Polynesian athletes face stresses and strains in order to give back to families
Giving back can be a burden and blessing in Pacific Island culture.
Fa'alavelave is the Samoan tradition where family and friends contribute money or gifts to major events – pulling together to support those closest to you.
Far from a Samoan concept alone, many of the Pacific Islands adopt this communal culture based on everyone chipping in.
At the basic level it means when you have good fortune, you look after others. When you hit hard times, the community is there to meet your needs.
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"We can say it's the culture but it's all about love and caring for the family," Reverend Goll Manukia of the Lotofale'ia Methodist Church in Mangere, said. "Young Pacific Island people are brought up through the Christian values to love and care for each other, and give to everyone."
For the 630 registered professional rugby players of Pacific Island descent around the world, giving back is a way of life. They play to secure their futures – and those of their extended families.
This can place immense pressure on young athletes. Tensions build when giving all seems one way – when the hand is outstretched too often and too early.
At the absolute tragic worst, these situations have led to suicides. While not all Polynesian, six NRL-contracted players – all under the age of 21 – have died in the past two-and-a-half years in Australian rugby league.
Mosese Fotuaika was one who found the pressure too much and took his own life. After toiling away in reserve grade, he was given his shot at the NRL with the Wests Tigers. But during pre-season training, the 20-year-old tore a pectoral muscle. His pregnant girlfriend found his body.
For many of these teenagers, sport is much tougher mentally than physically. Living away from home in a year-by-year existence is difficult enough without being weighed down by providing for their families.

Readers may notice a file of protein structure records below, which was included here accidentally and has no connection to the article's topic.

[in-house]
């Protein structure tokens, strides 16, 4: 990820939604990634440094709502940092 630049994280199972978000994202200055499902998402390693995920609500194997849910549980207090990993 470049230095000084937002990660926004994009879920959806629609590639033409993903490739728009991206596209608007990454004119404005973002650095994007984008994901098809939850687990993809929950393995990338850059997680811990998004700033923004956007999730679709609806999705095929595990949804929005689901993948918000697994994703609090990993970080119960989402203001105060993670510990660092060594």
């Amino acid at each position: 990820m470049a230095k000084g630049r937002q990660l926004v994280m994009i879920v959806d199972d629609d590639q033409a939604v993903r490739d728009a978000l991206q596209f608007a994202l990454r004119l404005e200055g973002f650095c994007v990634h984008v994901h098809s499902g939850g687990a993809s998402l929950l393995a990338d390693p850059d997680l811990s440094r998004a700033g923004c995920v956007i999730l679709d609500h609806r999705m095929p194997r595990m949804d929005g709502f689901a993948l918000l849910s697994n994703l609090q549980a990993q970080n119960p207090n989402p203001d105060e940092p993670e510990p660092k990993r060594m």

In many instances it works like this. Professional sportsmen and women earn excessively more than those at home in New Zealand and the Islands. Not immediately, though. Like any career, they start from the bottom and earn their keep. Even then there are no guarantees.
Often as soon as a young family member obtains a sporting contract, even one at the lower-level of New Zealand provincial rugby – starting from $18,000 – or a modest tier-two international salary, there are immediate expectations that those funds will filter into the village and family.
The financial burden only heightens anxiety, weighing heavily on the shoulders of young Polynesian athletes, many of whom are too shy to voice their concerns and feelings. Many struggle to adjust to all-consuming professional environments.
With traditionally large families to provide for and parents retiring young – sometimes as soon as they feel their child has made it – athletes can bow to this additional pressure by playing through injury to gain contracts.
Some of New Zealand's highest-profile sportspeople, the likes of Warriors and Kiwis star Manu Vatuvei, All Blacks flanker Jerome Kaino and heavyweight boxing title contender Joseph Parker, accept these traditional responsibilities.
Vatuvei is now in a position where he can handle the expectation of providing. But he's seen too often how it affects his young team-mates.
"It puts pressure on the boys because they know once they make the Warriors and play one or two games, the family tends to expect a lot of things out of them," he said. "That's normal, you know.
"They think you own this amount of money because of all the media but you don't really. It does put a lot of pressure on you. You've got to look after yourself first and make sure you're in the right headspace. I try to talk to some of the young boys and make sure they're fine mentally and not putting too much pressure on themselves."